Two NATIVE RACES IN MADAGASCAR.-The island of Madagascar, which is cooled by the mild breezes of the Indian Ocean, and ought, therefore, it would seem, to contain a white native population, has two kinds of people; one is olive-colored, with dark hair, and the other the coal black negro. We should like an explanation of this curious physiological circumstance, from some of our scientific friends.

Red Haired Mulatto.-Blumenbach saw a mulatto with red hair. A man of mulatto complexion, freckled, with strong red hair, disposed in wiry curls, and born of black parents, was seen by Dr. Winterbottom.

BARKING Dogs.-By a very slight puncture on the side of the neck of a dog, a skilful surgeon can divide a nerve which controls the vibrations of the vocal cords, and thus forever prevent the animal from uttering his characteristic voice.

Will some one inform us whether the doctrine which was promulgated by Capt. Symms, a few years since, has any supporters ? and, further, what has become of Mr. Reynolds, his pupil, who returned from an expedition the last season?


Boston LYCEUM—The last Lecture before this popular institution was delivered by George S. Hillard, Esq. on Ancient and Modern Literature. It was listened to hy a crowded audience with profound attention and deep interest; and although it was perhaps better adapted, in its design, for the critics than for the multitude, there must have been few in such an auditory insensible to the justness of the orators's fine comparisons and the liberality of his general views, as well as the frequent elegance of both the expression and the delivery.

The Young Man's Guide, recently published by Messrs. Lilly, Waitt & Co. and the Child's ANNUAL, published by Messrs. Allen & Ticknor, we are glad to learn are justly appreciated as among the most valuable of the new year gifts of the season.

A society called the Lowell Debating Club, has lately been formed in Lowell, consisting of mechanics and others; and, as the Album of that place says, is likely to go on and prosper.'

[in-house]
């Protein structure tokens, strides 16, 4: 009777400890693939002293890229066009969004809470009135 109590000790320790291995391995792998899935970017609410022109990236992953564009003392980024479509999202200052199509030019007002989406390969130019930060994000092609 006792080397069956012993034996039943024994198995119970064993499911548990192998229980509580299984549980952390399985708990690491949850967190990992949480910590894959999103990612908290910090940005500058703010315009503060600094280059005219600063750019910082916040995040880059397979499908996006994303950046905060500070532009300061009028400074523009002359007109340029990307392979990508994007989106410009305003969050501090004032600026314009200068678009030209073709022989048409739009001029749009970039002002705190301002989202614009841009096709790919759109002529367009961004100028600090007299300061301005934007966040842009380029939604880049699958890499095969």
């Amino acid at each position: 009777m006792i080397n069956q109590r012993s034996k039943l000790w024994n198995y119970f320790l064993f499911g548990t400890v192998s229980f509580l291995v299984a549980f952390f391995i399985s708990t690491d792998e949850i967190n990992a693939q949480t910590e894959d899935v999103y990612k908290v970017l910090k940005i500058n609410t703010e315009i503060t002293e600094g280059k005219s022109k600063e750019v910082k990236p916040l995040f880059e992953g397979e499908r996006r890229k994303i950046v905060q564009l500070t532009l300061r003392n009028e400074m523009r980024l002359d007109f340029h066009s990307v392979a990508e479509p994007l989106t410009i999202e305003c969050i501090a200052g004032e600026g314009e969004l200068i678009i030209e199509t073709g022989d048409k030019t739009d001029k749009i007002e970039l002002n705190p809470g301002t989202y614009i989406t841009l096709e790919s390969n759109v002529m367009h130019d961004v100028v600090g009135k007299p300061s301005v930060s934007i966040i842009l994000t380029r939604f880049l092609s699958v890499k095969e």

Naval LYCEUM.—A Naval Lyceum has been established at the Brooklyn Navy Yard, and is now in full operation. A room is occupied for a Reading Room and Library, where newspapers and periodicals are taken, and where any books would be acceptable. We hope this example will be extensively followed.

THE Gloucester Telegraph says that an excellent lecture on the Moral, Intellectual and Social nature of Man, was delivered before the Gloucester Lyceum by Mr. Babcock at a recent meeting—a subject exceedingly important to be understood by the mass of community.

The Cavendish (Vt.) Academy appears from the last Catalogue to be in a flourishing condition. The course of instruction is designed to be liberal and thorough.' The lectures are illustrated by Chemical, Astronomical and Philosophical Apparatus, together with Maps, Charts, &c.

Dr. Davis gave a Lecture on Friday evening last, at the Athenæum, on the Physiology of the Voice. Those who know the doctor, must be satisfied of his ability to interest an audience with any subject.

Hon. MR. PICKERING's Lecture at the Athenæum last week, on Language, was a splendid effort. Mr. Pickering is one of the most learned philologists in American if not the first.

Prof. Farrar's lectures on Natural Philosophy, at the Temple, have been fully attended through the season.

LIEUT. PARK's Lectures, at Chauncy Hall, we hope will be extensively patronised.

THE MECHANICS LYCEUM of this city is in a far more flourishing condition this season than it has been before since its organization, three years ago. This rpeaks well for the persevering exertions of its members, they having had many difficulties to encounter, on account of adhering strictly to the mutual improveinent principle.